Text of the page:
THE ROMANCE OF MEXICO
Three ushers with golden wands walked in advance to clear the way. Then barefooted and bareheaded came princes of the blood carrying on their proud shoulders the royal palanquin glittering with gold and surmounted by a canopy of green feathers sprinkled with precious stones. Behind, with reverent mien and downcast eyes walked an escort of nobles richly dressed in green and silver.
The procession halted, and a carpet of white cloth was spread on the ground. Then leaning on the arms of Cuitlahuac, his brother, and the lord of Tezcuco, his nephew, the emperor descended from his palanquin and advanced on foot to meet his guests. His cloak and tunic were embroidered with jewels, and the dark-green feathers which floated from his headdress were powdered with emeralds and pearls. The very soles of his sandals were of pure gold, and the leather thongs were rimmed with gems. He was tall and thin, with regular features, pale complexion, and scanty black beard, and his manner as he greeted the Spanish general was dignified and kingly.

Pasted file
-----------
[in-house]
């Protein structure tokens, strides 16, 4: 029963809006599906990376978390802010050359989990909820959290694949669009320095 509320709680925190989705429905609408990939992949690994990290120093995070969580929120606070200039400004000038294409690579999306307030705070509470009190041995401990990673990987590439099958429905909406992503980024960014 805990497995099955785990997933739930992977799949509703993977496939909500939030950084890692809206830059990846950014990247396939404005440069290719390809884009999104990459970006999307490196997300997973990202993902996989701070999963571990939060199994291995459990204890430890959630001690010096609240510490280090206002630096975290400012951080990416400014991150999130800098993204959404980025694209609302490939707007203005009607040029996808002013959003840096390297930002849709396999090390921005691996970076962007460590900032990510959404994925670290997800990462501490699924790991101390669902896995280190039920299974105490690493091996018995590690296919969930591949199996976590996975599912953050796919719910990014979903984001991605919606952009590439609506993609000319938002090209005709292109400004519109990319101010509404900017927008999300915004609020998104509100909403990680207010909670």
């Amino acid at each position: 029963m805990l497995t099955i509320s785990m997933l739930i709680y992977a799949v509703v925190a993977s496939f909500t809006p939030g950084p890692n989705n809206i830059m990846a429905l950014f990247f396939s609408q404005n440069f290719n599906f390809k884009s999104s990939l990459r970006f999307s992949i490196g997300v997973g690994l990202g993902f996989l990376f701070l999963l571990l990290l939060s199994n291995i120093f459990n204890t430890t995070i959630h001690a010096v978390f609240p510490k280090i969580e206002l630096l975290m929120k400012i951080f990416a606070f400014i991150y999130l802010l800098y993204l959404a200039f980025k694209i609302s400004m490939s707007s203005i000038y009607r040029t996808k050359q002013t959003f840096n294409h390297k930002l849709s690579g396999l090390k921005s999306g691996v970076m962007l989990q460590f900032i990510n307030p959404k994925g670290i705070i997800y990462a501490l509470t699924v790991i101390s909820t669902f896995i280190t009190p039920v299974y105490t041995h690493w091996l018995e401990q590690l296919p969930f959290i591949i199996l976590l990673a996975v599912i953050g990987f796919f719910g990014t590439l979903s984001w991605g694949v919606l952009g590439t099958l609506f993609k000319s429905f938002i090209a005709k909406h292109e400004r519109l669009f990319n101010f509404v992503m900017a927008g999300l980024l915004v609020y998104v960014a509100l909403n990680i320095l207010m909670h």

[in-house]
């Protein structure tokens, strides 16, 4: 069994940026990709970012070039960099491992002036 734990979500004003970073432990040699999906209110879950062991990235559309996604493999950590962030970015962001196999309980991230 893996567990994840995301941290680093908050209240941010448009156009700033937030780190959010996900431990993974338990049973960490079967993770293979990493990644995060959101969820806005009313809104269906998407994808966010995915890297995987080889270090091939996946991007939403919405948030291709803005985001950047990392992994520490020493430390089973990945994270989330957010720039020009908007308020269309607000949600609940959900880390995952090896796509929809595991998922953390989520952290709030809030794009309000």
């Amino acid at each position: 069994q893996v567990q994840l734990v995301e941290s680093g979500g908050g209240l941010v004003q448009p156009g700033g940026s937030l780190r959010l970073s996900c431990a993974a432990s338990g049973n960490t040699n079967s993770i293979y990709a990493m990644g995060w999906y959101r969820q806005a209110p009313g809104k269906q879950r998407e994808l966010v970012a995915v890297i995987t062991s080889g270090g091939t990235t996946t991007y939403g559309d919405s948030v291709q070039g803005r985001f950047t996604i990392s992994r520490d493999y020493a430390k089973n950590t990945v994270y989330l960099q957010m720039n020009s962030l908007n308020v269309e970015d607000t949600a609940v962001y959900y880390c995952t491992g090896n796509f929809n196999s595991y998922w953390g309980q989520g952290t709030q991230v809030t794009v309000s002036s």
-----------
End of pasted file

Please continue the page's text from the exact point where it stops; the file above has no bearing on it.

Cortés presented Montezuma with a chain of coloured crystals, and advanced to embrace him, but Cuitlahuac, with a look of horror, flung back the outstretched arm of the impious stranger who presumed to touch the sacred person of the emperor. Greetings exchanged, Montezuma, leaving his nobles to escort the visitors to their quarters, re-entered his palanquin and was borne back to his palace.
Along a broad paved avenue, which stretched in a straight line right through the centre of the capital